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CO2-cleaning with LEWA diaphragm pumps

Liquid, supercritical, gaseous: Cleaning of silicon wafers with supercritical carbon dioxide

CO2-cleaning with LEWA diaphragm pumps
Electronic components such as integrated circuits (ICs) are produced from silicon wafers. They are the basic components of all electronic devices, including laptops, tablets, smartphones, cameras, and LCD televisions.


Cleaning plays an essential role in the production of silicon wafers to ensure the proper conductivity and function of produced integrated circuits (ICs). The production of these wafers is a highly complex process, which takes several weeks. The cleaning processes are important for a high-quality result. Traditionally, the wafers are cleaned using an ultrasonic bath with solvent/ water. However, this process is very complex, harmful to the environment and not always perfect.

"Many renowned manufacturers in the semiconductor industry have completely converted to the carbon dioxide cleaning process with diaphragm pumps.” says Joachim Bund, Head of Sales Division Process Industry & Downstream at LEWA. Cleaning with supercritical CO2 offers several advantages for the semiconductor industry.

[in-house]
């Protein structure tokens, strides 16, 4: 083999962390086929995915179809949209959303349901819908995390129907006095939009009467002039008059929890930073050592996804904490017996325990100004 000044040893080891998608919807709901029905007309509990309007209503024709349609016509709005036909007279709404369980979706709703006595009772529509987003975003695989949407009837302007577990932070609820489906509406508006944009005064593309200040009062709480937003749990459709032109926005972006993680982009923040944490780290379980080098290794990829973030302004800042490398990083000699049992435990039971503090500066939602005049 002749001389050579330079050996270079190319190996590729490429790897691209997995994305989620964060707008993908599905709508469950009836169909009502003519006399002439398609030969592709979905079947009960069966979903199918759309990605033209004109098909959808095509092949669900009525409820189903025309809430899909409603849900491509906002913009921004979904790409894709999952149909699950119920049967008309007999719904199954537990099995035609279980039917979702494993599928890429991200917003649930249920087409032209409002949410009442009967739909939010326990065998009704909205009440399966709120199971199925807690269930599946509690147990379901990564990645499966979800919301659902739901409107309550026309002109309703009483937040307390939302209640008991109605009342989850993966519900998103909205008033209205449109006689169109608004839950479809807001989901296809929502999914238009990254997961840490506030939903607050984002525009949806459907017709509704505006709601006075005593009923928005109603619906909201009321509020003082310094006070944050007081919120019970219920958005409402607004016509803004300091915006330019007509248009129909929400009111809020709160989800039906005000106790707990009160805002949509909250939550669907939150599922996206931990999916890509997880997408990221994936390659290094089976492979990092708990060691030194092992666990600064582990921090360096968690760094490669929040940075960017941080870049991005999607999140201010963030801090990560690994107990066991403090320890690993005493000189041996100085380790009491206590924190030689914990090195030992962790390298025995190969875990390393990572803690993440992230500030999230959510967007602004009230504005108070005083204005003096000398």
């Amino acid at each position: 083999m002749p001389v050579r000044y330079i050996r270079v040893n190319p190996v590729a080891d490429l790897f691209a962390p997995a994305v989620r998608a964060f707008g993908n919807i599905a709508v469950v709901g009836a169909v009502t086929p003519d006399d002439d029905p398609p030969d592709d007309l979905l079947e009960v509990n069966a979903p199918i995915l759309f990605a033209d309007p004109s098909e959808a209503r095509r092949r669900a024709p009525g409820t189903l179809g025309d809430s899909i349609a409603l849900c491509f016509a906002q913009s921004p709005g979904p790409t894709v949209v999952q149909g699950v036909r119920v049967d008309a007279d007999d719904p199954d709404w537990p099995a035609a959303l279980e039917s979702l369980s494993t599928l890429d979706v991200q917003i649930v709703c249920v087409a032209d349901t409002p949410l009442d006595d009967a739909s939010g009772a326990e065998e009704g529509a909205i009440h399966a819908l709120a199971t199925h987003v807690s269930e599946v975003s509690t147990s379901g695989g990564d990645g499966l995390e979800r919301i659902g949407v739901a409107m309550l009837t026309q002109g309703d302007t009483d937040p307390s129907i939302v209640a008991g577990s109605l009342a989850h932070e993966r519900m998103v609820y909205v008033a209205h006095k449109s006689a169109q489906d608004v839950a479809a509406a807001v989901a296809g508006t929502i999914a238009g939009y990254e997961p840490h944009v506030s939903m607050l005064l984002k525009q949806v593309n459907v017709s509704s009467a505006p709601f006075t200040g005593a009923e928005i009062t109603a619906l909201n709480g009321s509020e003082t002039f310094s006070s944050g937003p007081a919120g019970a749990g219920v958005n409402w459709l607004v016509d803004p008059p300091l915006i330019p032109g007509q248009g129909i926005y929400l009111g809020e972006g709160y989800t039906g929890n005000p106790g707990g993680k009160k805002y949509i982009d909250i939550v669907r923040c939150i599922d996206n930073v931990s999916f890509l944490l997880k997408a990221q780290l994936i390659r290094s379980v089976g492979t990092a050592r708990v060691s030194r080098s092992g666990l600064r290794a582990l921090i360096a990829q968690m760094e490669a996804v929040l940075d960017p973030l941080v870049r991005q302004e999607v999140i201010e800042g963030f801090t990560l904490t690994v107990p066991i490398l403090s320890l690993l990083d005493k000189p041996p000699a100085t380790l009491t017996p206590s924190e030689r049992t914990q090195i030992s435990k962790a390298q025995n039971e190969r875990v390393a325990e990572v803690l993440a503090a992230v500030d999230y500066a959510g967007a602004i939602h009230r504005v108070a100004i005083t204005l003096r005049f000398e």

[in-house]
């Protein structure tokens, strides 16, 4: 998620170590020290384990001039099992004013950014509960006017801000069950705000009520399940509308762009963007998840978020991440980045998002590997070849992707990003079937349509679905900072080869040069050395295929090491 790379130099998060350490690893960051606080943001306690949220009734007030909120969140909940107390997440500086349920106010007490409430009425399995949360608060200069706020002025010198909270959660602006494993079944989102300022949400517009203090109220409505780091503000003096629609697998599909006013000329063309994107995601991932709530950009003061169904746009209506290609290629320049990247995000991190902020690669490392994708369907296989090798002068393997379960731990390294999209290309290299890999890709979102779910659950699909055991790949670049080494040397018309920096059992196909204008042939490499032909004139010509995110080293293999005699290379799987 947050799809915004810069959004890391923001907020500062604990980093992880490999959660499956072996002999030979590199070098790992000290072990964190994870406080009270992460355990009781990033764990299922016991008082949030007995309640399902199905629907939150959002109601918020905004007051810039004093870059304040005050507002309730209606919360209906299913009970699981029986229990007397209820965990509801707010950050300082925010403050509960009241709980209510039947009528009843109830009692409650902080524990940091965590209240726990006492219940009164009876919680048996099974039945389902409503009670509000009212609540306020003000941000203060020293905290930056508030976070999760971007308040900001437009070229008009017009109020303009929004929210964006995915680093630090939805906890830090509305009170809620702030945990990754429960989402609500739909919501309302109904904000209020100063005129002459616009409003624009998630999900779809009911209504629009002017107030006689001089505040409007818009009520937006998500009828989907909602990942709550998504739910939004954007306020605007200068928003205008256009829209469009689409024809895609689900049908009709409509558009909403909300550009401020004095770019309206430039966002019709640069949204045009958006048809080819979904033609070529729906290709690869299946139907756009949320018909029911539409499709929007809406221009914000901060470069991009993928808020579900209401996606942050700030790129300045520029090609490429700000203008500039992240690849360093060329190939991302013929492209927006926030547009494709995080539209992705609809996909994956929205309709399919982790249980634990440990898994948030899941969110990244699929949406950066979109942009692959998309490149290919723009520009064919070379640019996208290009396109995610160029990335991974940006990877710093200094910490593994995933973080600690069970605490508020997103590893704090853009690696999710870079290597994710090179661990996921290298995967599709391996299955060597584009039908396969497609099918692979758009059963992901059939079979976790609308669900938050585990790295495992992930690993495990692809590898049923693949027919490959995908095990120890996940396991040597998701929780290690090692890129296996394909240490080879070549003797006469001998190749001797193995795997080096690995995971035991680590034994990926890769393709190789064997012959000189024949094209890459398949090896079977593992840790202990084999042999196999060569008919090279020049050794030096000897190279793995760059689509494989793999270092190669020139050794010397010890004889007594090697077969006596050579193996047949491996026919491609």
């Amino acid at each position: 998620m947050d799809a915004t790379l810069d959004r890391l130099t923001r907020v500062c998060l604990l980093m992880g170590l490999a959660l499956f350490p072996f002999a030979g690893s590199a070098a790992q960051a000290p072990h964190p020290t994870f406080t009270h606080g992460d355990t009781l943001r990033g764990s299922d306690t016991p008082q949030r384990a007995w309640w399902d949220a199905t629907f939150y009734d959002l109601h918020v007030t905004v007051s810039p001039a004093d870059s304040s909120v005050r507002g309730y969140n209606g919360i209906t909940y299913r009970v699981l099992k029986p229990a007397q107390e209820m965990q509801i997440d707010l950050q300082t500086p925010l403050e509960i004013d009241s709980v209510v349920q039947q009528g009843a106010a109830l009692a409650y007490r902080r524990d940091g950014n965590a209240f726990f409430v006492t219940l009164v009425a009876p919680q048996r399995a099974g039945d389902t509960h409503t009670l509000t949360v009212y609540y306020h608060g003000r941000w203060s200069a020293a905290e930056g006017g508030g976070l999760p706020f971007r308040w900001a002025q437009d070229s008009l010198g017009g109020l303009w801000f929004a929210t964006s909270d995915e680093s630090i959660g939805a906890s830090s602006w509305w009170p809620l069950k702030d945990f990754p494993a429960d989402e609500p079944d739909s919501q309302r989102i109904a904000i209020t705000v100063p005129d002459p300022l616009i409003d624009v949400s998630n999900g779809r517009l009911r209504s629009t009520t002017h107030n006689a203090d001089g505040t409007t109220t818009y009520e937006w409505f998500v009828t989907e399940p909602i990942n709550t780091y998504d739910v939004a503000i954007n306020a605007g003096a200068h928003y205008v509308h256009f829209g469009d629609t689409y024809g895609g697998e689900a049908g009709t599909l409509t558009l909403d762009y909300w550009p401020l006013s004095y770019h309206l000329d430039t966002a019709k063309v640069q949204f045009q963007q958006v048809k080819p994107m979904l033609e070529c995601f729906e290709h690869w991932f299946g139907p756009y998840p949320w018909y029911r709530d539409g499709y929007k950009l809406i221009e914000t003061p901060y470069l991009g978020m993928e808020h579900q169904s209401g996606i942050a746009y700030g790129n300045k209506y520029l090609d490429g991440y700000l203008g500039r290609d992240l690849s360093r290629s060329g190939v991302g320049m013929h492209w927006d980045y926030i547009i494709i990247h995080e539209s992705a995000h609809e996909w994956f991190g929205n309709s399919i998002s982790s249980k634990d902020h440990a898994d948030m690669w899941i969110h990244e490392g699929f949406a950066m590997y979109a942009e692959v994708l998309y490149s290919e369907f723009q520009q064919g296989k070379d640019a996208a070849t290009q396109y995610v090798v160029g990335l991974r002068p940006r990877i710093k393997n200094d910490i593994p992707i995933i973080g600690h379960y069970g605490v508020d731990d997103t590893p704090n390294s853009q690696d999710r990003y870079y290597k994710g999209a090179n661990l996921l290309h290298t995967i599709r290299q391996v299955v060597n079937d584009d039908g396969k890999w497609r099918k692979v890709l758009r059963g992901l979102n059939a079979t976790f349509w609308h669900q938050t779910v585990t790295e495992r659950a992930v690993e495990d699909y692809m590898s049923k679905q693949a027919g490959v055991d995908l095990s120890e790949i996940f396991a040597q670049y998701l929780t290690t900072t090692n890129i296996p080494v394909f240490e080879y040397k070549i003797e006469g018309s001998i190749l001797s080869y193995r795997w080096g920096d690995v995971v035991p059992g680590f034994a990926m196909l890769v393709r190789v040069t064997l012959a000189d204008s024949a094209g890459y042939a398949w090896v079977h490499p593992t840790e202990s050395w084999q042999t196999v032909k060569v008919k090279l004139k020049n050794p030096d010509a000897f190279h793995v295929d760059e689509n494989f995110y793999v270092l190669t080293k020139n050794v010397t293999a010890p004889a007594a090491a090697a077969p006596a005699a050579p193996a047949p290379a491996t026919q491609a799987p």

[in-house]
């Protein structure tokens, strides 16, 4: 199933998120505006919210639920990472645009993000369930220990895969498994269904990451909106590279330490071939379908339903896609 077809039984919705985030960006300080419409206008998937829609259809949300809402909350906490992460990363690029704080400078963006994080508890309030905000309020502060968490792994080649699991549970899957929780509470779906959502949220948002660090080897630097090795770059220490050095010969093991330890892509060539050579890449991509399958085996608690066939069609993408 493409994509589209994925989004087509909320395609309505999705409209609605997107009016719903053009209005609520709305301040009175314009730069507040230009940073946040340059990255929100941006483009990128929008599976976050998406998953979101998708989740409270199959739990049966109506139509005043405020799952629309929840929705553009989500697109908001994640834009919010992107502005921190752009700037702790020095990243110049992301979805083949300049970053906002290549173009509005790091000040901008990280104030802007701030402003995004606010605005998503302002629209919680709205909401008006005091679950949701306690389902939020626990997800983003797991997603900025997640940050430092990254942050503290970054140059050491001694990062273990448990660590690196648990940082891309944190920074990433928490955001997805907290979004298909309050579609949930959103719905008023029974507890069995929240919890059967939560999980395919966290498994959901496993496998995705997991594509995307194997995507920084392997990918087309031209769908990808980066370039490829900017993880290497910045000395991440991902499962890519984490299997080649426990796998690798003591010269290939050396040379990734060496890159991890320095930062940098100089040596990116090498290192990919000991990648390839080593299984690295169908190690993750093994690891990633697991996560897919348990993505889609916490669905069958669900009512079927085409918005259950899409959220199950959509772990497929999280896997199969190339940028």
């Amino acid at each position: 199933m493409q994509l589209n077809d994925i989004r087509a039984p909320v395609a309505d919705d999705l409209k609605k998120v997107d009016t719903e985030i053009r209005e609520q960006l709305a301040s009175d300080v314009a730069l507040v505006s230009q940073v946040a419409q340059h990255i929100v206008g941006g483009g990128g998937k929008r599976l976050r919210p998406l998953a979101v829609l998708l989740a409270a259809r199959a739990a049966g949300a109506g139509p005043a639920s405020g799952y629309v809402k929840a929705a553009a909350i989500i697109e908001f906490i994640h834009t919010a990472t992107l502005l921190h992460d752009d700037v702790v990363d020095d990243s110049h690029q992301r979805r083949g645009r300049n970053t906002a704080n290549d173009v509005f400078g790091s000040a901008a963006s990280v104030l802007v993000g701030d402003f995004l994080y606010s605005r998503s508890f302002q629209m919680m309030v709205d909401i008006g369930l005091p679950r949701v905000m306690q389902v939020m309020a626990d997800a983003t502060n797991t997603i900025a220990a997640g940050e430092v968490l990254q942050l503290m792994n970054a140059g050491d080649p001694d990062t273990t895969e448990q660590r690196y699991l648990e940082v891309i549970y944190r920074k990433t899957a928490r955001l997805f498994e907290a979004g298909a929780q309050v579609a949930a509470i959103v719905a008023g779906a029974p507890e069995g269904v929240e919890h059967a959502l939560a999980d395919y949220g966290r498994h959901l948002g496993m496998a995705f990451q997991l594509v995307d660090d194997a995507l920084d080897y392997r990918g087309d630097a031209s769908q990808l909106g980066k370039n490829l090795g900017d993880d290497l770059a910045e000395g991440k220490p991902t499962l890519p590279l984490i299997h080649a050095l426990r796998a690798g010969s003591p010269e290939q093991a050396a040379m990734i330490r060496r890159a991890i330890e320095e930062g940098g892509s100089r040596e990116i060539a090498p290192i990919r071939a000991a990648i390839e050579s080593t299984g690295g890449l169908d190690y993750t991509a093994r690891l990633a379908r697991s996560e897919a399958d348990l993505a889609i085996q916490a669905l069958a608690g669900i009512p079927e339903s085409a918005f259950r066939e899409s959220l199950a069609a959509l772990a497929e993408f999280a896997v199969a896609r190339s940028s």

For this purpose, LEWA offers cleanroom-compatible metering pumps with PTFE sandwich diaphragms, which are especially well-suited for this process. The diaphragm pump is installed in a "wafer cleaning cabinet" where the liquid CO2 is compressed to at least 75 bar. In the next step, the carbon dioxide is heated to at least 35°C by a heat exchanger, thereby reaching its supercritical state, SCCO2. In this state, it has excellent solvent properties against non-polar impurities, and can penetrate the smallest gaps in the wafer thanks to its low viscosity. After cleaning, the wafer is flushed with pure CO2 to ensure that no residue remains on it. The pressure is then lowerd, which causes the sublimation of the CO2. As a result, the wafer is dried and free of solvents.

Since heat is generated during compression in the pump head, cooling is particularly important for liquefied gases. “Once the liquid is near its vapor pressure, it transitions into the gaseous state. This may cause cavitation during the suction stroke, which makes it necessary to use an additional cooling jacket for the pump head." says Bund.

In order to be able to configure the appropriate unit for each cleaning task, the material selection of wetted parts can also be individually adapted.


Source: LEWA GmbH
Picture: shutterstock

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